Monday, February 28, 2011

Study: Tenants who did crime can do time successfully in supportive housing

The National Housing Law Project has posted a report in the journal Psychiatric Services that's cheering at one level, though possibly not others. Published in 2009, it says a study of "homeless adults with behavioral health disorders" in Seattle found that members of the study group who had criminal records weren't any less likely than others to hang on for two years as successful inmates of supportive housing programs. (People with histories of drug and property crimes had more trouble than others, but not people with histories of crime in general.)

Knowing a bit about life in supportive housing, I'd wonder, on the other hand, how performance in these sometimes very institutional buildings would correlate with tenants' disciplinary records behind any doors that might have been locked on them in the past.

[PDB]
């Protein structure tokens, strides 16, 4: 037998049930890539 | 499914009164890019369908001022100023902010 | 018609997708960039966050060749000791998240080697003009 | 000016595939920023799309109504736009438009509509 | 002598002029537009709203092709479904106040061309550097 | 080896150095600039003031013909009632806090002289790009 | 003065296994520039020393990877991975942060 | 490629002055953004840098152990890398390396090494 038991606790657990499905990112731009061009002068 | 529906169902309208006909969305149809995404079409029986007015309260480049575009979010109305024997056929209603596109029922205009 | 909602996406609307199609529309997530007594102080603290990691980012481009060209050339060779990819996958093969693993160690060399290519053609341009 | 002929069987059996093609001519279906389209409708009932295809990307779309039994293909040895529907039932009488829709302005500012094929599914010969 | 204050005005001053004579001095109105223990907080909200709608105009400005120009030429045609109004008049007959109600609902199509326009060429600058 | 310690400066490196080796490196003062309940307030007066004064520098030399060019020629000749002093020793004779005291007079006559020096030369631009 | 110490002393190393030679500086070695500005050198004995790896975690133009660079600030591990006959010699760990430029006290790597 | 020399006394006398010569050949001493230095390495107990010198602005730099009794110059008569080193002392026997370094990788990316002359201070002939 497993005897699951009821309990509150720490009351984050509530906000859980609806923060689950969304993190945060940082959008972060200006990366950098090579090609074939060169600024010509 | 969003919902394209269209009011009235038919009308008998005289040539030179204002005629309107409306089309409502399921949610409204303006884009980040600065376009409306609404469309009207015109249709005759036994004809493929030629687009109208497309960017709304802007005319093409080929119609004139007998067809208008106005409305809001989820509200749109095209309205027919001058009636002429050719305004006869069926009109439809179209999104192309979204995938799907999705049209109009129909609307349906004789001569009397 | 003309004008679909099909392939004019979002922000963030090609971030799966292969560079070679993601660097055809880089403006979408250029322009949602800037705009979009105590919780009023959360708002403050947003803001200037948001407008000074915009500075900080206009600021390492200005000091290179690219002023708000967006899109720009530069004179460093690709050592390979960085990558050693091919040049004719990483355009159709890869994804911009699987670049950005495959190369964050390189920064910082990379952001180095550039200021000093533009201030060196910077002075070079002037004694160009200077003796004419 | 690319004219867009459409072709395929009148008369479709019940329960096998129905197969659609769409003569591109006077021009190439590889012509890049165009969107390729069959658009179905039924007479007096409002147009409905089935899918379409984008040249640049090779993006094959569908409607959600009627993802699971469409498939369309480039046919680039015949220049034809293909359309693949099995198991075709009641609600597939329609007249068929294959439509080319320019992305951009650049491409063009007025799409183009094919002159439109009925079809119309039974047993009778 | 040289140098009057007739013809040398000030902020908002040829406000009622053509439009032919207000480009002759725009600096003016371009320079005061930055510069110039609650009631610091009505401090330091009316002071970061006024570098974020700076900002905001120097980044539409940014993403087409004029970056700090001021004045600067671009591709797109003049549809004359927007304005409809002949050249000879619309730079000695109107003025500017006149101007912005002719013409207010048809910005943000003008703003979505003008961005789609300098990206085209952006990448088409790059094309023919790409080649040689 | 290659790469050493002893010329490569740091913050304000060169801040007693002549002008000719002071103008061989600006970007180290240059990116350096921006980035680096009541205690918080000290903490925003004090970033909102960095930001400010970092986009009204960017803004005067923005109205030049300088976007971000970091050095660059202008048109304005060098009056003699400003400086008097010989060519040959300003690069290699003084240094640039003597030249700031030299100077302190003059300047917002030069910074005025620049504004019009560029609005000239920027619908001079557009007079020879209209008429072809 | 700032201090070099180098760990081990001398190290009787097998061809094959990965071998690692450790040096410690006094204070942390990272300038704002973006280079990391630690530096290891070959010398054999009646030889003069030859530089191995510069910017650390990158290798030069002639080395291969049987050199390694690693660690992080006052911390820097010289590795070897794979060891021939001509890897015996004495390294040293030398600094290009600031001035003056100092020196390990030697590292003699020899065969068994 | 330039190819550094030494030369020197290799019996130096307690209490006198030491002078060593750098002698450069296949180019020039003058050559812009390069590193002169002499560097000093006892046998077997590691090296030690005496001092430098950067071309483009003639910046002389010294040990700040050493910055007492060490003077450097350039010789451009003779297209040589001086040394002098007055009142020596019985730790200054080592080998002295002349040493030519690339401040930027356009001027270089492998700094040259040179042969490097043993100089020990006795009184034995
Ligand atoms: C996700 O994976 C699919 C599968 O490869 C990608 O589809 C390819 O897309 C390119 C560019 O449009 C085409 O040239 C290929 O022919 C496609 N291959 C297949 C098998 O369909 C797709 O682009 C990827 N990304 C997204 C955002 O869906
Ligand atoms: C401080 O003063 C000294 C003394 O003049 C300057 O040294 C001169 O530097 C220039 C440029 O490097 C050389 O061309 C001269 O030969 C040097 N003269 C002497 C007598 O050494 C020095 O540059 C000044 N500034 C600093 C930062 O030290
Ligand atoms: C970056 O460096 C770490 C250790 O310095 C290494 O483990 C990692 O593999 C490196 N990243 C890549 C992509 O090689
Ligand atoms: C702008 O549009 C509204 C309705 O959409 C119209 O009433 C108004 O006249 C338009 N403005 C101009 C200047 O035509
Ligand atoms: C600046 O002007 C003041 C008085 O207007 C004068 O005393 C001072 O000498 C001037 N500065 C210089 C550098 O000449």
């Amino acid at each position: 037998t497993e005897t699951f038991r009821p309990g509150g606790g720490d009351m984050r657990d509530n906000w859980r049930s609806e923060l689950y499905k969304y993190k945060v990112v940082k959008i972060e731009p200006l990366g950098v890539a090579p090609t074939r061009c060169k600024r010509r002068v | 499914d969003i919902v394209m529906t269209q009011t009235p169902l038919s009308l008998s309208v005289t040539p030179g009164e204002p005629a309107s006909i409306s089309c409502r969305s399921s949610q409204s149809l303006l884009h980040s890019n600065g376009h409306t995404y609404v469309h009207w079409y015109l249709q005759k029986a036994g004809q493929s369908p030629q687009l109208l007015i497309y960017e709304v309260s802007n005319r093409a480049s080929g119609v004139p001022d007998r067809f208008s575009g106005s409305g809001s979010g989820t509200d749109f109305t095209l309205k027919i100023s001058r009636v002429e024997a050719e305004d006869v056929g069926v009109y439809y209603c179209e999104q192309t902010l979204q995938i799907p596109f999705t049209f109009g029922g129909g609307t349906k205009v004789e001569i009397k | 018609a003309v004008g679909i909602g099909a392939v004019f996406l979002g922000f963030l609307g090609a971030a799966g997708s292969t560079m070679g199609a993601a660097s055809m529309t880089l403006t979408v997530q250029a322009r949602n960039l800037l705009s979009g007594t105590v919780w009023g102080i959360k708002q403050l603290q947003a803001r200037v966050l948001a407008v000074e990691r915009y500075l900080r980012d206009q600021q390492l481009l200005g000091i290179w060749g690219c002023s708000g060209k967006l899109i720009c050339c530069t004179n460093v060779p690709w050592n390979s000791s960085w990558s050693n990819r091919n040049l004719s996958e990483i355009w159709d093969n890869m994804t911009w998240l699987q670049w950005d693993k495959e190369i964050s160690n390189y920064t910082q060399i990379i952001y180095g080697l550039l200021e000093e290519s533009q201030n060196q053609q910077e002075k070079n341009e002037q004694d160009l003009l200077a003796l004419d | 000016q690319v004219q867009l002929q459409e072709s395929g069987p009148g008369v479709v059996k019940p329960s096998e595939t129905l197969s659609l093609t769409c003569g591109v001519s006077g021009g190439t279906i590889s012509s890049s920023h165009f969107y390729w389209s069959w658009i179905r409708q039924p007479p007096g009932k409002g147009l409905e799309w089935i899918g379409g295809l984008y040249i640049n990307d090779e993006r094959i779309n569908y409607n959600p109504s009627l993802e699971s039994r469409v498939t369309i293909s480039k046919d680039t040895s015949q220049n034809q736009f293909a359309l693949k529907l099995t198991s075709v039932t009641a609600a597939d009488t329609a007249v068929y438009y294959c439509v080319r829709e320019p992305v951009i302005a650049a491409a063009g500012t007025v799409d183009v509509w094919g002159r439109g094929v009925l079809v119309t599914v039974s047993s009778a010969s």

By the way, does anyone else find this term "behavioral health disorders" a little creepy? In a way it goes beyond saying a person has an attitude problem, or a neurosis, or a personality disorder. It suggests that a person's decisions in life have been objectively wrong and are to be dealt with as medical illnesses -- rather than, for example, politically, or socially, or economically. Only a short step from there to these proposals for forcible medication of homeless people under conservatorships imposed for the purpose. It's part of what SF State sociology professor Bev Ovrebo was predicting in the early '90s, that the problem of homelessness would become medicalized.

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